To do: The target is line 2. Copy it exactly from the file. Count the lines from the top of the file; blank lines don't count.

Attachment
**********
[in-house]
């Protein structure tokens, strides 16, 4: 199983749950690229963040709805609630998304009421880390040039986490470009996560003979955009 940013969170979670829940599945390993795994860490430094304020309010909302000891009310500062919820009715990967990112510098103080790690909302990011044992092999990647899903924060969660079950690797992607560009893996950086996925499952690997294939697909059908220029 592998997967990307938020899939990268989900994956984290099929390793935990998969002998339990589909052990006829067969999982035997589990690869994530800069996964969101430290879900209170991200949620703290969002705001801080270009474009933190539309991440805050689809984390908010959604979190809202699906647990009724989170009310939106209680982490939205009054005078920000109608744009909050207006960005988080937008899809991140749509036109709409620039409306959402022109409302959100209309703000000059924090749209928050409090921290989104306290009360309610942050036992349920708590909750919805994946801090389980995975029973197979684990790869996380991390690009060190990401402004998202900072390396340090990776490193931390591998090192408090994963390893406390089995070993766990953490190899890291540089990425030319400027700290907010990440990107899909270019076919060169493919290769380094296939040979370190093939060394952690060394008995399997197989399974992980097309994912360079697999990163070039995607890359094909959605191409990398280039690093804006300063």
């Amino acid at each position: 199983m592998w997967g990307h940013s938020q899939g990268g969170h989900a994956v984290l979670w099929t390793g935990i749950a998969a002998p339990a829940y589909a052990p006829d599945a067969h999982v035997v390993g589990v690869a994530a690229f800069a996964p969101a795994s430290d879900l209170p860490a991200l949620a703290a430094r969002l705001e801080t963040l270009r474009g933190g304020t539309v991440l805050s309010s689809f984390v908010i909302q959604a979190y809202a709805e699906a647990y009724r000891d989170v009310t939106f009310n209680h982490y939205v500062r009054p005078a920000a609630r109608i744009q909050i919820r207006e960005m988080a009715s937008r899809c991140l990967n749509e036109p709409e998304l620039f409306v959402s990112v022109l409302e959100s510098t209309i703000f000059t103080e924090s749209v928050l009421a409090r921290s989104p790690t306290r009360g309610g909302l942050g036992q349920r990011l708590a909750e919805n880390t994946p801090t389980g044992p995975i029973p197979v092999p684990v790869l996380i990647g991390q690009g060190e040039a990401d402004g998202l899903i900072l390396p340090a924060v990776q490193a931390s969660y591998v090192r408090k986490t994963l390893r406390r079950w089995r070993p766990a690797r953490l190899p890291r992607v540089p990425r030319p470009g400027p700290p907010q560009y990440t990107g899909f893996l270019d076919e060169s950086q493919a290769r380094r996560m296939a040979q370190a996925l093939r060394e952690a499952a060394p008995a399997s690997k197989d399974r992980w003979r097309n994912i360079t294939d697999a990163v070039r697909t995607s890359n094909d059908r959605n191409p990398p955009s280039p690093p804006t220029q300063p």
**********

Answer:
């Protein structure tokens, strides 16, 4: 199983749950690229963040709805609630998304009421880390040039986490470009996560003979955009 940013969170979670829940599945390993795994860490430094304020309010909302000891009310500062919820009715990967990112510098103080790690909302990011044992092999990647899903924060969660079950690797992607560009893996950086996925499952690997294939697909059908220029 592998997967990307938020899939990268989900994956984290099929390793935990998969002998339990589909052990006829067969999982035997589990690869994530800069996964969101430290879900209170991200949620703290969002705001801080270009474009933190539309991440805050689809984390908010959604979190809202699906647990009724989170009310939106209680982490939205009054005078920000109608744009909050207006960005988080937008899809991140749509036109709409620039409306959402022109409302959100209309703000000059924090749209928050409090921290989104306290009360309610942050036992349920708590909750919805994946801090389980995975029973197979684990790869996380991390690009060190990401402004998202900072390396340090990776490193931390591998090192408090994963390893406390089995070993766990953490190899890291540089990425030319400027700290907010990440990107899909270019076919060169493919290769380094296939040979370190093939060394952690060394008995399997197989399974992980097309994912360079697999990163070039995607890359094909959605191409990398280039690093804006300063």